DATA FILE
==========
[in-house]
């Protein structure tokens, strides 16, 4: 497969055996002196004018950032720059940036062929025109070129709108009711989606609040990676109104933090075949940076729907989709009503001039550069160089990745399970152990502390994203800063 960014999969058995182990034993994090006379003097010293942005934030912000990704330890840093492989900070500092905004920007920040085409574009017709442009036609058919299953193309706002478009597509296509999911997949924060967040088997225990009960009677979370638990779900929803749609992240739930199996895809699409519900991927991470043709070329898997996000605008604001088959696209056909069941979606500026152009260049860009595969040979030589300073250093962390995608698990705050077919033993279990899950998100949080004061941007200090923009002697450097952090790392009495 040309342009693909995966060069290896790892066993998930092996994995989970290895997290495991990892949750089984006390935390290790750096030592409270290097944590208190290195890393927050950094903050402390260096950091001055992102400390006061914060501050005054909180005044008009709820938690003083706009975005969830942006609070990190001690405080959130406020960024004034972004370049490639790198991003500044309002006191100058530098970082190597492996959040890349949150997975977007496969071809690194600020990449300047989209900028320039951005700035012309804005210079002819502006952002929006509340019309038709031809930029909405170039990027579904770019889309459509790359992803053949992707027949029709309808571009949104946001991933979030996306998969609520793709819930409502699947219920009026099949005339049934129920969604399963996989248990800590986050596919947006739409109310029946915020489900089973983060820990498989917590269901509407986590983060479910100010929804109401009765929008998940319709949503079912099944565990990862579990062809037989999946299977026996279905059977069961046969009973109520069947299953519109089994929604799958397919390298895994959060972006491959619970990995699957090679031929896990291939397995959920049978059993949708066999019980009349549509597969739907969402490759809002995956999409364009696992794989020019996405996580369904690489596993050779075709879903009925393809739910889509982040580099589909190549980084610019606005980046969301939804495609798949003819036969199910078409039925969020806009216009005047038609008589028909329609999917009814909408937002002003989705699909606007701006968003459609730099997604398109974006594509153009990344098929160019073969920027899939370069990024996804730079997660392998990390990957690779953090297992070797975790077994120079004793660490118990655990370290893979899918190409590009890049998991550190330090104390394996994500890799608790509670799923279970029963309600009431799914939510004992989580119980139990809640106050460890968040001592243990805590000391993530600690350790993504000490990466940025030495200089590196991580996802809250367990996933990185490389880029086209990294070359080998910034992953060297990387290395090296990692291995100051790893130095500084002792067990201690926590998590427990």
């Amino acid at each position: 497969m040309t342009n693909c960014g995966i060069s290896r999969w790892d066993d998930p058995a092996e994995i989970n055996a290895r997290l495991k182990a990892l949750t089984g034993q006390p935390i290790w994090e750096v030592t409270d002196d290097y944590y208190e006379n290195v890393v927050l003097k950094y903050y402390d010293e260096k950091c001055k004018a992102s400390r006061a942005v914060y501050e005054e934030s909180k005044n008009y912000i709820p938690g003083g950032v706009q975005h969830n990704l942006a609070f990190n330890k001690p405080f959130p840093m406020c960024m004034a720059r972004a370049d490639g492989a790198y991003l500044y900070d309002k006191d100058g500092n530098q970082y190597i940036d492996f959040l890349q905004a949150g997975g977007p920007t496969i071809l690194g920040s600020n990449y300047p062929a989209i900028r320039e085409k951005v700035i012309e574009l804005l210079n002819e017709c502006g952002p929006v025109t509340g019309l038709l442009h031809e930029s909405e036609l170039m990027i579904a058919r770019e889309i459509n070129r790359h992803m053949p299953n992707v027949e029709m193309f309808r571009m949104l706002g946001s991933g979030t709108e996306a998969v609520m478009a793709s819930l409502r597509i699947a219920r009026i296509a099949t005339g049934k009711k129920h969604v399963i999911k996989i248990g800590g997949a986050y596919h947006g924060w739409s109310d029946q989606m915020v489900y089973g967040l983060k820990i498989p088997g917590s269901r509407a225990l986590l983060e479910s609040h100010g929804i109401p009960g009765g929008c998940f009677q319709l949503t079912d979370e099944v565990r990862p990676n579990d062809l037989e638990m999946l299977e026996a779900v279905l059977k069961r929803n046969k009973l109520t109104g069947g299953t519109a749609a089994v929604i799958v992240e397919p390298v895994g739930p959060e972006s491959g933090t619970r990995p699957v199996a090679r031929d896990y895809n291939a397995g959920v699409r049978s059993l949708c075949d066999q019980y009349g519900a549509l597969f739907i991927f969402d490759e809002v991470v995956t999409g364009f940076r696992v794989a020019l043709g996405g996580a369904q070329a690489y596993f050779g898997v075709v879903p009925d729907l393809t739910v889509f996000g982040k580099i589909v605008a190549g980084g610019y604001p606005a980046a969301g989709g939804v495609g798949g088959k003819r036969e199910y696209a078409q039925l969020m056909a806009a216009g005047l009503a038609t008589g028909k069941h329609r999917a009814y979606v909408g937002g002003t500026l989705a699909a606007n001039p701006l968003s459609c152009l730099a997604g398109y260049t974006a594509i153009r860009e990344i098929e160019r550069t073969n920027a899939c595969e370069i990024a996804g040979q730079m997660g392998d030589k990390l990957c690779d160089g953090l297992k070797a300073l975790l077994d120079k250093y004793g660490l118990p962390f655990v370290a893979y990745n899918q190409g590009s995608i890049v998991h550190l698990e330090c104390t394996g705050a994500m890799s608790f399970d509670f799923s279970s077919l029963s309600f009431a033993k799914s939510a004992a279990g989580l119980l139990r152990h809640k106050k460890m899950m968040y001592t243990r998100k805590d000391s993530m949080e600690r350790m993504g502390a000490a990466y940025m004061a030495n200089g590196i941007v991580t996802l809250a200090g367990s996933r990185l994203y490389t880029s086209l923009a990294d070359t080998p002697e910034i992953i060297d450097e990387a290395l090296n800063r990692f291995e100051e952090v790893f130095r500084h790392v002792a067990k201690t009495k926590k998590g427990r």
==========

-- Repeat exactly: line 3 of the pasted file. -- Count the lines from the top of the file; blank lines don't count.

């Amino acid at each position: 497969m040309t342009n693909c960014g995966i060069s290896r999969w790892d066993d998930p058995a092996e994995i989970n055996a290895r997290l495991k182990a990892l949750t089984g034993q006390p935390i290790w994090e750096v030592t409270d002196d290097y944590y208190e006379n290195v890393v927050l003097k950094y903050y402390d010293e260096k950091c001055k004018a992102s400390r006061a942005v914060y501050e005054e934030s909180k005044n008009y912000i709820p938690g003083g950032v706009q975005h969830n990704l942006a609070f990190n330890k001690p405080f959130p840093m406020c960024m004034a720059r972004a370049d490639g492989a790198y991003l500044y900070d309002k006191d100058g500092n530098q970082y190597i940036d492996f959040l890349q905004a949150g997975g977007p920007t496969i071809l690194g920040s600020n990449y300047p062929a989209i900028r320039e085409k951005v700035i012309e574009l804005l210079n002819e017709c502006g952002p929006v025109t509340g019309l038709l442009h031809e930029s909405e036609l170039m990027i579904a058919r770019e889309i459509n070129r790359h992803m053949p299953n992707v027949e029709m193309f309808r571009m949104l706002g946001s991933g979030t709108e996306a998969v609520m478009a793709s819930l409502r597509i699947a219920r009026i296509a099949t005339g049934k009711k129920h969604v399963i999911k996989i248990g800590g997949a986050y596919h947006g924060w739409s109310d029946q989606m915020v489900y089973g967040l983060k820990i498989p088997g917590s269901r509407a225990l986590l983060e479910s609040h100010g929804i109401p009960g009765g929008c998940f009677q319709l949503t079912d979370e099944v565990r990862p990676n579990d062809l037989e638990m999946l299977e026996a779900v279905l059977k069961r929803n046969k009973l109520t109104g069947g299953t519109a749609a089994v929604i799958v992240e397919p390298v895994g739930p959060e972006s491959g933090t619970r990995p699957v199996a090679r031929d896990y895809n291939a397995g959920v699409r049978s059993l949708c075949d066999q019980y009349g519900a549509l597969f739907i991927f969402d490759e809002v991470v995956t999409g364009f940076r696992v794989a020019l043709g996405g996580a369904q070329a690489y596993f050779g898997v075709v879903p009925d729907l393809t739910v889509f996000g982040k580099i589909v605008a190549g980084g610019y604001p606005a980046a969301g989709g939804v495609g798949g088959k003819r036969e199910y696209a078409q039925l969020m056909a806009a216009g005047l009503a038609t008589g028909k069941h329609r999917a009814y979606v909408g937002g002003t500026l989705a699909a606007n001039p701006l968003s459609c152009l730099a997604g398109y260049t974006a594509i153009r860009e990344i098929e160019r550069t073969n920027a899939c595969e370069i990024a996804g040979q730079m997660g392998d030589k990390l990957c690779d160089g953090l297992k070797a300073l975790l077994d120079k250093y004793g660490l118990p962390f655990v370290a893979y990745n899918q190409g590009s995608i890049v998991h550190l698990e330090c104390t394996g705050a994500m890799s608790f399970d509670f799923s279970s077919l029963s309600f009431a033993k799914s939510a004992a279990g989580l119980l139990r152990h809640k106050k460890m899950m968040y001592t243990r998100k805590d000391s993530m949080e600690r350790m993504g502390a000490a990466y940025m004061a030495n200089g590196i941007v991580t996802l809250a200090g367990s996933r990185l994203y490389t880029s086209l923009a990294d070359t080998p002697e910034i992953i060297d450097e990387a290395l090296n800063r990692f291995e100051e952090v790893f130095r500084h790392v002792a067990k201690t009495k926590k998590g427990r």